There is too much water in this soup.
By now almost everyone knows about the shortage of teachers. However, the shortage of special education teachers is dire. What makes matters worse is that the attrition rate of special education teachers is twice that of general education teachers. It is estimated that between 82% - 99% of special education teachers are not ideally qualified to be in serving in their present capacity. As special education teachers are increasingly put into general education classes the preparedness gap becomes even wider.
Then there is that pesky special education student. Is she academically challenged or is he very bright academically. Are there behavioral issues or is the student very well socialized and/or docile? What about the child with sensory challenges? These challenges can be with acuity of the senses or with the perceptual organization of the incoming stimuli so the child is dyslexic. Then there are the kids with orthopedic issues. How is it that one special education teacher is qualified to meet the needs of all these differing types of challenges? More concerning is the notion that there is ONE description of a student with special needs. Each administrator who plans for the special ed kids in the school or system has a mental image of the needs of special ed kids. That mental image can only fit a minority of the children.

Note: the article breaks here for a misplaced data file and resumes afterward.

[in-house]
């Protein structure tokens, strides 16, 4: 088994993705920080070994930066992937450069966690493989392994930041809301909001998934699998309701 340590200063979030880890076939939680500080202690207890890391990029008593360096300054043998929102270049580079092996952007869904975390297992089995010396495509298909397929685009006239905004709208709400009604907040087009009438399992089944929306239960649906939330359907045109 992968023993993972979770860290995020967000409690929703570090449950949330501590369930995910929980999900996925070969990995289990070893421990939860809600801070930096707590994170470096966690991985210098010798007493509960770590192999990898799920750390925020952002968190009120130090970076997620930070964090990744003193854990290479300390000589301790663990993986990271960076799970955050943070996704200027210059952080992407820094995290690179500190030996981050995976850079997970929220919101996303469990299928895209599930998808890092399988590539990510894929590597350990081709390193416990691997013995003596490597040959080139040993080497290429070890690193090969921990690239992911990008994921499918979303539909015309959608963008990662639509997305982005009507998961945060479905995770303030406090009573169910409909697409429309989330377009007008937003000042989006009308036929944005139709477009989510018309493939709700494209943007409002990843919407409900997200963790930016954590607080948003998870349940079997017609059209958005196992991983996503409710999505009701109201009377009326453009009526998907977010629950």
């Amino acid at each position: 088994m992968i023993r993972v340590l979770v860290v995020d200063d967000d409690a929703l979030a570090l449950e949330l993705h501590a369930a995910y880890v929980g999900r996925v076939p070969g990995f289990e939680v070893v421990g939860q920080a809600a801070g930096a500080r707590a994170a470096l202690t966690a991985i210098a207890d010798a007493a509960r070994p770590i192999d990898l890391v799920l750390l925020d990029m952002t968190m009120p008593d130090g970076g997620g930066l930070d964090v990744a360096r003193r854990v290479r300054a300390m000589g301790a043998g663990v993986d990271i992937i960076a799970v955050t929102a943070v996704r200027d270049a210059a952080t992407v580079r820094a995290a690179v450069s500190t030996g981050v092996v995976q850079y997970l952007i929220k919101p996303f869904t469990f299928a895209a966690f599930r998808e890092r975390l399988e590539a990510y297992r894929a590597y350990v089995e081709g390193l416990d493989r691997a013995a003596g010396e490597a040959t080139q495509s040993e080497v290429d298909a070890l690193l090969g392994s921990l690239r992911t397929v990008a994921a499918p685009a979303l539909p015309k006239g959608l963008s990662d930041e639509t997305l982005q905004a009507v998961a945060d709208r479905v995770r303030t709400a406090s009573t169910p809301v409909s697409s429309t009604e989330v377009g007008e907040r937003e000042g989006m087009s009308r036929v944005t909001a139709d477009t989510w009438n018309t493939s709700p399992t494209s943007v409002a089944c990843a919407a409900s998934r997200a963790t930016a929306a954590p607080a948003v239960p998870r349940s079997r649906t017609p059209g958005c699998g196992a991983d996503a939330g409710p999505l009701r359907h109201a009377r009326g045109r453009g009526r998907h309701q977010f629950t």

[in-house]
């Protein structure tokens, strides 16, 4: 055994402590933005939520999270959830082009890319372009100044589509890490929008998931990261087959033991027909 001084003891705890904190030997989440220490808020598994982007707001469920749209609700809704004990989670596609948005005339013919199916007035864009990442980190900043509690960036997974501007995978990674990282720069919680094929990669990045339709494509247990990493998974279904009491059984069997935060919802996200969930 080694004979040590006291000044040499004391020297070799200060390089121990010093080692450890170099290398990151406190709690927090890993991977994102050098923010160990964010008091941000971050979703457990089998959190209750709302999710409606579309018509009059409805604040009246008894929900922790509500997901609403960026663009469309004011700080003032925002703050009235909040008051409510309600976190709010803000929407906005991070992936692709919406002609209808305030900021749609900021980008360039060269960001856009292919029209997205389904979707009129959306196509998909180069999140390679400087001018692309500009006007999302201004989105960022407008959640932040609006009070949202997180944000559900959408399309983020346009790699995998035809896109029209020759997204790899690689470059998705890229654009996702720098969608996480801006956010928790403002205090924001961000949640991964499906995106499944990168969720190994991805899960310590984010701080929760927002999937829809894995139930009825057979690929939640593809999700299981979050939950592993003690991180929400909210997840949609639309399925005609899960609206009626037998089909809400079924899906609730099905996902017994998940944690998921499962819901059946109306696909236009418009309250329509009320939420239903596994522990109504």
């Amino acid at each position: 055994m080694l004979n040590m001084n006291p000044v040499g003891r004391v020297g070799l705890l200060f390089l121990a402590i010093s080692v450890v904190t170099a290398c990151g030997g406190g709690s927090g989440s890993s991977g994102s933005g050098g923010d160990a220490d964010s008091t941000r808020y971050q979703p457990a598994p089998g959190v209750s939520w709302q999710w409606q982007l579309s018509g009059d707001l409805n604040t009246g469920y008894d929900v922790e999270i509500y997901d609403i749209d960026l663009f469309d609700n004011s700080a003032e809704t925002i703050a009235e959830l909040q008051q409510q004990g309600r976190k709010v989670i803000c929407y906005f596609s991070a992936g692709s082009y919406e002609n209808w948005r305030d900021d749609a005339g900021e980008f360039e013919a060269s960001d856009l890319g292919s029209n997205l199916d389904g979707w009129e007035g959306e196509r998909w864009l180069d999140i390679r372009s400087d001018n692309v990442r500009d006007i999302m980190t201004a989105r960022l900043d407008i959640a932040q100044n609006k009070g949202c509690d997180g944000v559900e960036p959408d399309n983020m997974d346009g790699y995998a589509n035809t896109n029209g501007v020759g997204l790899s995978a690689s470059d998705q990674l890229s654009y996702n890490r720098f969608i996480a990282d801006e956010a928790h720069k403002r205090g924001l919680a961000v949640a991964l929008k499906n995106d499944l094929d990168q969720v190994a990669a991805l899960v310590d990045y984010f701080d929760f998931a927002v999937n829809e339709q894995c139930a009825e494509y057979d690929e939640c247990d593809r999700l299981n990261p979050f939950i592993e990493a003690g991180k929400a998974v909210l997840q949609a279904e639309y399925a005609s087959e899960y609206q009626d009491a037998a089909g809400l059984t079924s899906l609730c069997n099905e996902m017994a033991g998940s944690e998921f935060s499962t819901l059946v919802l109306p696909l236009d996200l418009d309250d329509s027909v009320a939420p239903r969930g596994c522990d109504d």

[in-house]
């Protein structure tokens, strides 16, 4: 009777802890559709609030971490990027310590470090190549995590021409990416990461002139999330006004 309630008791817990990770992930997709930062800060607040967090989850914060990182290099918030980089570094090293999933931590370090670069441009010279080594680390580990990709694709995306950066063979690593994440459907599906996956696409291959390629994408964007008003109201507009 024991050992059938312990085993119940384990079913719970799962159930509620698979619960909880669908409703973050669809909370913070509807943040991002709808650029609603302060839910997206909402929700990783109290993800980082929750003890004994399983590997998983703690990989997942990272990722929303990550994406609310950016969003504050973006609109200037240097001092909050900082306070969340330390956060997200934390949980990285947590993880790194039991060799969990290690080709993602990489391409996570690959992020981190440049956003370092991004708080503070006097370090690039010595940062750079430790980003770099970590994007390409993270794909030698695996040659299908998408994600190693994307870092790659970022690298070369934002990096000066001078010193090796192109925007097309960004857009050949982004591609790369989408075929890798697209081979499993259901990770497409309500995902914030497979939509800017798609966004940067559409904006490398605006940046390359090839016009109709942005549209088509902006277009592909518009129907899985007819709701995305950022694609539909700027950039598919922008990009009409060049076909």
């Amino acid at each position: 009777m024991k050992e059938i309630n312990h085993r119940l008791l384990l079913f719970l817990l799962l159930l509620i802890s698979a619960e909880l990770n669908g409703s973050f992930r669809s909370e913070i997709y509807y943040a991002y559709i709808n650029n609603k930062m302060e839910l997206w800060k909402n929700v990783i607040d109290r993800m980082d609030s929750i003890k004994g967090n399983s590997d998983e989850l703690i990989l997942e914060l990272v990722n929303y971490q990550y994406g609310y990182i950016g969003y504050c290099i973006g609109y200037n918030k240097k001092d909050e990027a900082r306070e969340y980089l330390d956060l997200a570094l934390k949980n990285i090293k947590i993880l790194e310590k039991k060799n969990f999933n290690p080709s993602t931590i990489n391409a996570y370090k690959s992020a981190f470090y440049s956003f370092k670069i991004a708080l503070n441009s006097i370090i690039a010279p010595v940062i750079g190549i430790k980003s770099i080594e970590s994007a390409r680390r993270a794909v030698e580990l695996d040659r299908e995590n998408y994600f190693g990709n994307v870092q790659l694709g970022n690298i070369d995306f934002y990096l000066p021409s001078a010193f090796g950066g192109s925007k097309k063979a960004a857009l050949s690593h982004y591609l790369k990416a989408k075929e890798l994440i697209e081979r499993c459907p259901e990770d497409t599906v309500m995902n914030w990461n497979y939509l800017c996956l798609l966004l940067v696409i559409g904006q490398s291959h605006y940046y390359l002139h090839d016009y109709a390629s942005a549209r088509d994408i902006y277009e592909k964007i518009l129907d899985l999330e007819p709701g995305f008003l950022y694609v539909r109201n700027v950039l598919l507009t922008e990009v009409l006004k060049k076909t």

You cannot generalize special education students. A child acting out in a class may do so because the child is very smart and the work is very boring. Or there can be processing issues or sensory issues. Only a trained person can sort out just what the particular challenges are for each student. Yet increasingly there are no specially trained personnel. No one intervention will work all the time nor with all the kids.
We don’t even begin to pay attention to the social emotional needs of the children. The children need to learn about identifying their emotions, taking the perspective of others, accepting responsibility for their own behaviors and their roles and responsibilities in the larger community. There is no time in the general classroom to address these needs and even if there were, there aren’t trainded personnel to do the job. We need to put energy and time into getting to know the child and her family. Families can tell us about their children outside of school if we care enough to ask and have the time to follow up.
Special education has been getting a very bad rap since the days of full inclusion and the need for standardized testing to make sure kids in special ed are learning. But the truth is we haven’t had special education in our schools for many years. There is so much water in the soup, we might as well add the stones and call it stone soup. There isn’t any chicken in it so you know nothing is going to get better.